The Venlo region is the world’s first to fully embraced the principles of cradle to cradle, not only did they set this goal for themselves - all products and materials, at all levels of operation, must be 100% reusable and environmentally friendly in production, use and re-use - they also actively attract companies and entrepreneurs with these ambitions. It is therefore logical that when the need for new municipal offices arose Venlo commissioned this project to be cradle to cradle.
The design phase between August 2009 and July 2011 needed a unique approach to reach the highest sustainability and cradle to cradle standards. Contractors and suppliers where consulted in earlier phases than common for many of the desired standards could not yet be attained at the start. Suppliers where invited early so they could get their cradle to cradle certification in time, contractors gave their input in an early stage on feasibility and possibility regarding circular construction practices. Construction started in 2012 and finished in 2016.
The tangible result is a healthy working environment, combined with sustainable innovation. All the raw materials and parts used have a ‘passport’, detailing their production and origin. The building is therefore in essence a huge raw-materials databank. When a service or product reaches the end of its useful life, these materials can easily be retrieved for high-grade reuse.
The building’s most striking feature is its ‘green’ northern façade. More than 100 different plants in the façade contribute to biodiversity and help to create a clean and healthy environment. Covering 2,000m², it currently is the largest ‘living’ façade in the world. It absorbs 30% of the sulphur and nitrogen oxides from the air, while also offsetting the emissions of particulate matter generated by 3,000m2 of motorway.
The greenhouse on the top three floors of the tower is another remarkable sight. Located on the southwestern side collect a lot of warmth from the sun, thus providing a natural preheating for the building. Combined with the green façade, the solar chimney on the roof, and heat storage in the soil, the natural climate control is both energy-efficient and pleasant. The eye-catching core of stairs and voids form the central link between floors, being a place of interaction and inviting physical activity the core is also designed to allow for a natural airflow and decreases the need for mechanical ventilation.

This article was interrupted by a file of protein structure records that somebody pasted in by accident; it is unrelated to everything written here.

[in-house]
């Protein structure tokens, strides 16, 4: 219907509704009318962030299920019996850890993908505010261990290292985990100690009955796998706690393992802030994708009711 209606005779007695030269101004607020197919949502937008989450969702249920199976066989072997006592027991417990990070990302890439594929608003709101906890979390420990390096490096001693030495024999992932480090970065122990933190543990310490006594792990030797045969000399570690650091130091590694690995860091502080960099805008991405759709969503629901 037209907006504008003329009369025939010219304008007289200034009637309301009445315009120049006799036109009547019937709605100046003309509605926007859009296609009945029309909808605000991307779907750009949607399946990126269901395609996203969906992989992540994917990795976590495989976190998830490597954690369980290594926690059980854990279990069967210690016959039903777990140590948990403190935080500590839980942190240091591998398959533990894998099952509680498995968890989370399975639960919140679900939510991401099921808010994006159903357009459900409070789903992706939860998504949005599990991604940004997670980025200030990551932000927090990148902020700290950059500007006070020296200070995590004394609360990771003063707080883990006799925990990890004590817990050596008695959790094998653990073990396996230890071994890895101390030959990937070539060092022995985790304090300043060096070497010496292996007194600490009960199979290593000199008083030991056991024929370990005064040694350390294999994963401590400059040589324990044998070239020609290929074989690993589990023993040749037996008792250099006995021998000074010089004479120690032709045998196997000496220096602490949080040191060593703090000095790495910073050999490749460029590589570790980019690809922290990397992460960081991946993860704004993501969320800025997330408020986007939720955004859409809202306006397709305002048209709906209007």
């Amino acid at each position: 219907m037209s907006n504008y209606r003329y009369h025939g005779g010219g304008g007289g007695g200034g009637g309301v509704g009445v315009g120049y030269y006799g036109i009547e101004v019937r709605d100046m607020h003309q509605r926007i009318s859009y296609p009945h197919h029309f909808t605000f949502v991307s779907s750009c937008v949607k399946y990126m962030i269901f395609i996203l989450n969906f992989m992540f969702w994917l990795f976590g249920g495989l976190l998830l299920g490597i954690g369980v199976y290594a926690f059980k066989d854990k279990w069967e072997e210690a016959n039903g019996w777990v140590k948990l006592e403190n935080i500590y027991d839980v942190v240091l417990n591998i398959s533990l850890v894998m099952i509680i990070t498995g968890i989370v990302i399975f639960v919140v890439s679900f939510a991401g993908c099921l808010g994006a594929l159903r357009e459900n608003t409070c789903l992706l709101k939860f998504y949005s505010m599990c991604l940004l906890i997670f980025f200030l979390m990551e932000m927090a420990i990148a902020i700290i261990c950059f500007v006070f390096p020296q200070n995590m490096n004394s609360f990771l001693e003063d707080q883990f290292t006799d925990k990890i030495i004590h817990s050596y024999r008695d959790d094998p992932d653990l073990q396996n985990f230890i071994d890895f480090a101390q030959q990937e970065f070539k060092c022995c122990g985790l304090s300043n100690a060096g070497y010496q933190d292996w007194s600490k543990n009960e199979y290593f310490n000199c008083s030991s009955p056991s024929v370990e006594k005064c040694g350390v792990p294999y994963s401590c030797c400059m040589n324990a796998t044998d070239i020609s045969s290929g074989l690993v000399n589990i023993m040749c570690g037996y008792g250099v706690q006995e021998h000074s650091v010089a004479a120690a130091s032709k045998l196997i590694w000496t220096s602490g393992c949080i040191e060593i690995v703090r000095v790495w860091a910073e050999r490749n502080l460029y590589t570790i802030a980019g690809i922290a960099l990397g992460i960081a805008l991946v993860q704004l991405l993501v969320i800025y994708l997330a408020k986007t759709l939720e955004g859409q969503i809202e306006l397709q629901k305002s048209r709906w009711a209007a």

The open and uncluttered public hall on the ground floor houses the municipal service desks, while office floors in the tower above focus on a healthy working environment, with a wide variety of individual and adaptable workspaces. Daylight is let in as deep as possible thus minimizing energy consumption.
Everything in the building is designed with circularity in mind. Where daylight is not adequate LED is used. The water cycle is aimed at minimal wastage, rain and water from sinks is purified by a constructed wetland roof for watering the green facade and flushing toilets.
City Hall Venlo is a tangible proof of a sustainable vision. All suppliers are cradle to cradle certified, sometimes along the way. Thanks to material passports all products used are catalogued and at the end of their life in the City Hall suppliers take their products back for high-grade re-use. The construction is future-proof; the interior is built independently of the supporting structure and thus leaves a possible change of function a future option. While at the time of designing, concrete was the only viable option for a structure of this size, it was not available with cradle to cradle certification. The solution was to use 60 – 70% recycled concrete granulate. On a smaller scale, there is room for unforeseen developments in the field of sustainability, all building-related systems can be replaced without major interventions.
Kraaijvanger Architects has designed for the future since its founding in 1927, always looking forward and reinventing itself. Today Kraaijvanger specialises in complex and sustainable projects in a metropolitan context. With over half of the world’s population living in cities, urban density is a pressure cooker for innovation and prosperity, it provides opportunities for efficient resource use. That’s why Kraaijvanger aims to create a healthier world with attractive and enjoyable living environments; where cities are ecosystems, with buildings that live and breathe, buildings that are continually being reborn.
The best example of this vision is the City Hall Venlo that improves the health of both its surroundings and users. A circular design by Hans Goverde, architect at Kraaijvanger since 1995 and partner since 2002. He focuses on complex urban assignments, multi-functional buildings and integrated design.
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